The fossil facility of today is not the same coal-fired plant of decades past. For many years, we’ve taken steps at our plants to protect our natural resources and dramatically reduce emissions.

Coal-fired plants have formed the backbone of our power system since TVA first started using them in the 1950s. However, in keeping with our commitment to generate safer, cleaner energy, we’re beginning to retire older, less efficient coal-fired plants and replacing them with low- or zero-emission electricity sources including:

Our Coal-Fired Plants

TVA’s eight active coal-fired fossil plants have a total of 35 generating units. Each unit produces electricity by burning coal in a boiler to heat water to produce steam. The steam, under tremendous pressure, flows into a turbine, which spins a generator to produce electricity. The steam is cooled, condensed back into water, and returned to the boiler to start the process over.

Find out how a coal-fired power plant works.

Read more information about each plant’s history, operations and performance—as well as installed emission-reduction technology:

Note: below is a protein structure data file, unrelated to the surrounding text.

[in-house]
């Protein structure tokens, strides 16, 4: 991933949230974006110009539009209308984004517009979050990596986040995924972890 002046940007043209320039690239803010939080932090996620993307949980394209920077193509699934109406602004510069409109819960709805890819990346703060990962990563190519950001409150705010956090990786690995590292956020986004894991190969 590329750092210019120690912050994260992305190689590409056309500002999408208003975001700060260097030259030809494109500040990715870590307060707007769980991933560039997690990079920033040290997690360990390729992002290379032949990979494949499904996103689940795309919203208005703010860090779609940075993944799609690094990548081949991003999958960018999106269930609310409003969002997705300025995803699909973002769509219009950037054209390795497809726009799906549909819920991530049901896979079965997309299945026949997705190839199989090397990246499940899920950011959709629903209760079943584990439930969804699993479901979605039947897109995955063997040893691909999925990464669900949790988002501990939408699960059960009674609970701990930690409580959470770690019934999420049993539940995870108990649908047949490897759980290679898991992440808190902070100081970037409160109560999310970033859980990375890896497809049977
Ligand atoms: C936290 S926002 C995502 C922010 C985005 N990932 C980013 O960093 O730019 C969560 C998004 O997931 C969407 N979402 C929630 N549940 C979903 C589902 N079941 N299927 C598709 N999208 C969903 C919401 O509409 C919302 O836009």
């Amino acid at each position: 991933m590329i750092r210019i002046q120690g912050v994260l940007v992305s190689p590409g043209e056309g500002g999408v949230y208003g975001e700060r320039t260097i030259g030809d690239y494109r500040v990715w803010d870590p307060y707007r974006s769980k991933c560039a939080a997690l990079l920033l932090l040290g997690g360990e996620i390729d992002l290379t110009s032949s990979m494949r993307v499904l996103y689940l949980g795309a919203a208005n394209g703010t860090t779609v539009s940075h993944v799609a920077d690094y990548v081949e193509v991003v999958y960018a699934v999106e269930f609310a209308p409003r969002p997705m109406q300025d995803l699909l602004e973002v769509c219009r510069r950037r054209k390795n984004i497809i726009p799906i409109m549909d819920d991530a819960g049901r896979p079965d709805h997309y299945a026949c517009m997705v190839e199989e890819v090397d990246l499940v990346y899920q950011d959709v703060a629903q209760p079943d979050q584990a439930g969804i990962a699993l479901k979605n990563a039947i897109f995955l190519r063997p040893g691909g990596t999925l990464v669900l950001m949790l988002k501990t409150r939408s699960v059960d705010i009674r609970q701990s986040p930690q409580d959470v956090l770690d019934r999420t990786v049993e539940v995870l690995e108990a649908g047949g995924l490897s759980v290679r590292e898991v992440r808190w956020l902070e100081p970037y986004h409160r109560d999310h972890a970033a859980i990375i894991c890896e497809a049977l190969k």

Bull Run

New Uses for Coal Byproducts

There's no getting around it: Burning coal creates ash. But that doesn't mean ash has to go to waste. Dry ash can be repurposed in building materials, abrasives, cement and more. Learn more about how coal ash is recycled and reused.


The Intelligent Compaction Project

TVA is pioneering new technology to become the industry leader in the dry storage of coal ash. The ash is laid down, layer by layer, and compacted by special machines that use both weight and vibration to create a pavement-like hardness. Sensors within the ash allow TVA engineers to monitor the process in real time, and keep an eye on the ash 24/7/365. Read more about the intelligent compaction project.

Plants of the Past

As TVA has shifted its portfolio to focus on clean energy, some coal plants have fallen by the wayside. Here's a look at five coal-burning giants that have been closed over the years, including—most recently—Widows Creek and Colbert fossil plants.